Engineering isn't on America's priority list
The following article about student interest -- or lack thereof -- in engineering and technical education (which includes the natural sciences) was followed by a spirited discussion that lays the responsibility for the decline in engineering and technical career interest directly on society and the businesses that say students aren't prepared. With little job stability, social mission to find soutions to big problems such as the energy crisis, students are directed to the popular careers such as health care and law. With that said, here's the engineering story:
U.S. students are losing interest in studying engineering and science--a trend we can no longer afford to ignore, warns the CEO of Cisco Systems.
According to John Chambers, Cisco CEO, we should fix our educational system from the ground up. He is frank about what we're risking by not placing enough emphasis on engineering and science--our competitive advantage. "We're losing the battle," he claims. Chambers looks to a 2004 Organization for Economic Cooperation and Development (OECD) study for proof. It found that American 15-year-olds place only 24th in math and 18th in science among 38 industrialized countries.
To rebuild our intellectual capital, we have to overhaul our entire educational system, from kindergarten through college and beyond, says Chambers. Get students--girls and boys equallly --interested in engineering and other technical disciplines early on. He suggests faster-paced teaching with a renewed and more rigorous focus on math and science. He also encourages recruiting more top-caliber teachers, saying that he would like the "top 25% of people in the country thinking about teaching, and not just the people who have a good heart."
His recommendations reflect those of TechNet, a national coalition of high-tech executives, in which he is a member. Last month, the group released the TechNet Innovation Initiative and Innovation Policy Agenda, which supports full funding of the federal No Child Left Behind Act and greater funding for math and science in schools around the country and in research programs.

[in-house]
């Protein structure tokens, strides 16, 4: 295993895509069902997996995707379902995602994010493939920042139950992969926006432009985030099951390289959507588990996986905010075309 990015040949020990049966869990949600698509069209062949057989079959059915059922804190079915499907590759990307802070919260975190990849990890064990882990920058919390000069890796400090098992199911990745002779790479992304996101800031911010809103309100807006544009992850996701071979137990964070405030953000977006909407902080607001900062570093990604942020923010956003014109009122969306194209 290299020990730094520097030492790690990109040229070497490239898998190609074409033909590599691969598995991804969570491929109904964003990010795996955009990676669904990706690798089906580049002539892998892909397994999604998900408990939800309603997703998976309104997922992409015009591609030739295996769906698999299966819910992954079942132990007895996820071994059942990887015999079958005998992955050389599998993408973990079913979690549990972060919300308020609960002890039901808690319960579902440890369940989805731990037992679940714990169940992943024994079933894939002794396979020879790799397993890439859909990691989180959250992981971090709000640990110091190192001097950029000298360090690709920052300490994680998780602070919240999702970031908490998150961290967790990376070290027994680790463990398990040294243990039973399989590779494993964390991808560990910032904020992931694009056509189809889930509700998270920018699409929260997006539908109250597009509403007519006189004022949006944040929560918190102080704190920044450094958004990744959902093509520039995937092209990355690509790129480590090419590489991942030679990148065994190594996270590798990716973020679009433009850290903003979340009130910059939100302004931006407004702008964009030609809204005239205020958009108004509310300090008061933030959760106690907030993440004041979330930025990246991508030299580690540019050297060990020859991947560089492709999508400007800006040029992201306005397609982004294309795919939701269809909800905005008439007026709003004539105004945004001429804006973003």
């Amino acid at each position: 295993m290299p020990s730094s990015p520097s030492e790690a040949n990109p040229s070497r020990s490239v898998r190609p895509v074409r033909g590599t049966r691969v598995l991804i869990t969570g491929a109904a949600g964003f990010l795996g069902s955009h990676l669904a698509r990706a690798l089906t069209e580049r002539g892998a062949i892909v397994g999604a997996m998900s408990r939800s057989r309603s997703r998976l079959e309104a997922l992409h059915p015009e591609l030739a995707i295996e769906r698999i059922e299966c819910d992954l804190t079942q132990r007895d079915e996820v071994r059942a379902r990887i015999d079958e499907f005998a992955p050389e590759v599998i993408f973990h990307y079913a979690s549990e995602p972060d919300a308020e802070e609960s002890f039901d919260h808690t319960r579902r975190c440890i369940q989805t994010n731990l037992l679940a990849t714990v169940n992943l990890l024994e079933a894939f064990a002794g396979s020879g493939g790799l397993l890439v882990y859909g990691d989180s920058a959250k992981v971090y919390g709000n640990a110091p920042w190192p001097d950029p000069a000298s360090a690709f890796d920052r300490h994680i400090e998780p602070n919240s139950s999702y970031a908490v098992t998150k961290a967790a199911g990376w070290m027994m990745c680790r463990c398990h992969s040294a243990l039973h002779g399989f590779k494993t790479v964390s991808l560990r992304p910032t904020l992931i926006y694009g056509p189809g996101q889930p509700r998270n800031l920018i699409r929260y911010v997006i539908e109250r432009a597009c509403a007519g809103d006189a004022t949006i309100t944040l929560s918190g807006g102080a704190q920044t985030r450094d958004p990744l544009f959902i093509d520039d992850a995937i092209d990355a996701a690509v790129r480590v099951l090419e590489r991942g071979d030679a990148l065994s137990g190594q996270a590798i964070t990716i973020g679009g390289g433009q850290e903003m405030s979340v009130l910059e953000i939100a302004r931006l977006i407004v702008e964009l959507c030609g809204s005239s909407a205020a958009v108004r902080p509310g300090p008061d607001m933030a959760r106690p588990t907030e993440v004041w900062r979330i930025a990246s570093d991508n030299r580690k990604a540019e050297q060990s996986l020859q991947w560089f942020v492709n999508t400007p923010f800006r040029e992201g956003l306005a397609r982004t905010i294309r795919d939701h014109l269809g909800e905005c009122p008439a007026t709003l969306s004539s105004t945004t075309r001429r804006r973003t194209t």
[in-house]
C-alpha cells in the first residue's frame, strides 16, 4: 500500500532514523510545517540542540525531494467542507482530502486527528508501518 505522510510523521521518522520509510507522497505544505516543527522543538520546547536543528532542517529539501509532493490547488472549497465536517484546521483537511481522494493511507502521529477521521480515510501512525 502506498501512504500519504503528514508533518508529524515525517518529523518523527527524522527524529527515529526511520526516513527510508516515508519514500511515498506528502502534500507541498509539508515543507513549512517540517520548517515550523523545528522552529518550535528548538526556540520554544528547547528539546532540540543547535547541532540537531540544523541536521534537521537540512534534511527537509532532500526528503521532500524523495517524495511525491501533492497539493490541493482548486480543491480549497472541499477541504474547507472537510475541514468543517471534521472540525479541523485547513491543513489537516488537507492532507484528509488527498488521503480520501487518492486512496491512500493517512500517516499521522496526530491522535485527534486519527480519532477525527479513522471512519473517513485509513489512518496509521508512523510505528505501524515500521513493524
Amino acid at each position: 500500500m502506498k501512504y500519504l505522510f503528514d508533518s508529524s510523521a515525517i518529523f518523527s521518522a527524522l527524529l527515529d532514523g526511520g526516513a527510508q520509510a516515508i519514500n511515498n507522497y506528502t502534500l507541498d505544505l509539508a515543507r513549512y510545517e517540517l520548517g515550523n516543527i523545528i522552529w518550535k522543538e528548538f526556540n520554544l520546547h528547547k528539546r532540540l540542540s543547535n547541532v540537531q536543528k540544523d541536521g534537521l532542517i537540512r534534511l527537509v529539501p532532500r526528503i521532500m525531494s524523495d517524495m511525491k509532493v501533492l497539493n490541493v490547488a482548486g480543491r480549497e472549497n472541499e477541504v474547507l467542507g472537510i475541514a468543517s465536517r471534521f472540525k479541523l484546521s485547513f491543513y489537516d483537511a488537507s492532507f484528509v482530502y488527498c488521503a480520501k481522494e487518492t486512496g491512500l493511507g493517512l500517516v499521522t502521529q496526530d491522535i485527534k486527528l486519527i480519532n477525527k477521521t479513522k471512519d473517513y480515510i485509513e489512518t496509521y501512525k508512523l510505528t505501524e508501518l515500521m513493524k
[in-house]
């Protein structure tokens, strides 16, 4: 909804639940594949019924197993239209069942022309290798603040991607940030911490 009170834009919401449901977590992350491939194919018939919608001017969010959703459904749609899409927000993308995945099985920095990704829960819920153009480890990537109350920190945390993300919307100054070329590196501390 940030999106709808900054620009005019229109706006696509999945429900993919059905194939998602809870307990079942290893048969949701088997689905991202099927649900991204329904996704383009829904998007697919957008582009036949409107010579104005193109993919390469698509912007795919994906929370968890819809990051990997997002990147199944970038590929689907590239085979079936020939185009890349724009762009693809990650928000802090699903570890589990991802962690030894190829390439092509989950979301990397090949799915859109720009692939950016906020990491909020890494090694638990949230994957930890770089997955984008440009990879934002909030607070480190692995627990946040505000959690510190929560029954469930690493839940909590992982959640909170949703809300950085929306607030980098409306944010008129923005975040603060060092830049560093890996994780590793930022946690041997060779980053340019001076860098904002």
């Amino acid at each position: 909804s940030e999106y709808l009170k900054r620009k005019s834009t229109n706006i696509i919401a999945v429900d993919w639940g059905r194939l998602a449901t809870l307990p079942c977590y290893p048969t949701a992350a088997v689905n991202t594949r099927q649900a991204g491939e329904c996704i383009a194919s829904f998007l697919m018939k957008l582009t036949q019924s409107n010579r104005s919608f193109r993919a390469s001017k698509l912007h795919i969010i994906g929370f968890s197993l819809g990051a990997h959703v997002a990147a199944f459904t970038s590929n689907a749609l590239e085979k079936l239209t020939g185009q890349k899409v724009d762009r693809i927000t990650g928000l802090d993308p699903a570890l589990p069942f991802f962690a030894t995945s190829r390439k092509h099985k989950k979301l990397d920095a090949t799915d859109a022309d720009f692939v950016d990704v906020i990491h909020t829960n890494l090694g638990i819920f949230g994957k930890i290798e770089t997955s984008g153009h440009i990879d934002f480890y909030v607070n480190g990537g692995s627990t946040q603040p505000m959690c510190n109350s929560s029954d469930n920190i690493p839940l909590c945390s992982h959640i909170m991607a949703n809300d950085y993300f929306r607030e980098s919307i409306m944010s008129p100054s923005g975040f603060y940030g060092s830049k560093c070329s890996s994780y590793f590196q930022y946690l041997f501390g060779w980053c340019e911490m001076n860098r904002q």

Chambers points out that in China and India--each with a population topping one billion--educational programs are geared toward sharpening the math and science skills of their brightest students. Currently, China cranks out five engineering graduates for every new one in the United States, he says. "In China and India, they clearly understand that if they get the engineers, then they get the managers, then they get the companies, then they get the innovation," he tells Kirkpatrick. His own company, which recognizes how absolutely critical engineers are, "goes to where the startups are," including local spots as well as overseas locations such as Shanghai and Bangalore. "How our company grows depends on our engineers," he says, adding that each engineering job at Cisco generates two more jobs in the company and two or three additional jobs in the local economy.
To beef up engineering education, Cisco--along with other tech companies such as Sun, Adobe and Hewlett-Packard--have developed web-based technical programs, called Network Academies, that are available to high schools, colleges, universities and community-based organizations. In particular, Cisco provides equipment for these programs, of which there are more than 4,000 in the U.S. and some 10,000 around the world.
But bolstering engineering education is only one part of the solution. Some countries are also rapidly building up their infrastructures. For instance, China is setting up an advanced broadband infrastructure and establishing a regulatory environment that is more favorable toward innovation than its U.S. counterpart. Despite the fact the country's edge is eroding, Chambers remains upbeat. "We control our destiny, because the U.S. has a huge advantage of great universities, and because once we make up our mind to do something, we do it well."
Cisco CEO on U.S. Education: 'We're Losing the Battle'
Fortune, March 30, 2005
In the innovation world, advantages are often upset when they become bloated with quality features that are expensive to maintain. We must ask the question, are our great universities facing disruptive innovation from other forms of education...and other countries. The opportunity exists to provide more targeted education, for significantly less cost, to the host of people who can't afford the top of the line educations being offered, and who want more specific tools for specific needs.
With the proliferation of online education, the Worldwide Web, and broadcast possibilities -- matched with business' frustration with difficult employee recruitment -- maybe education is ripe for innovative upset.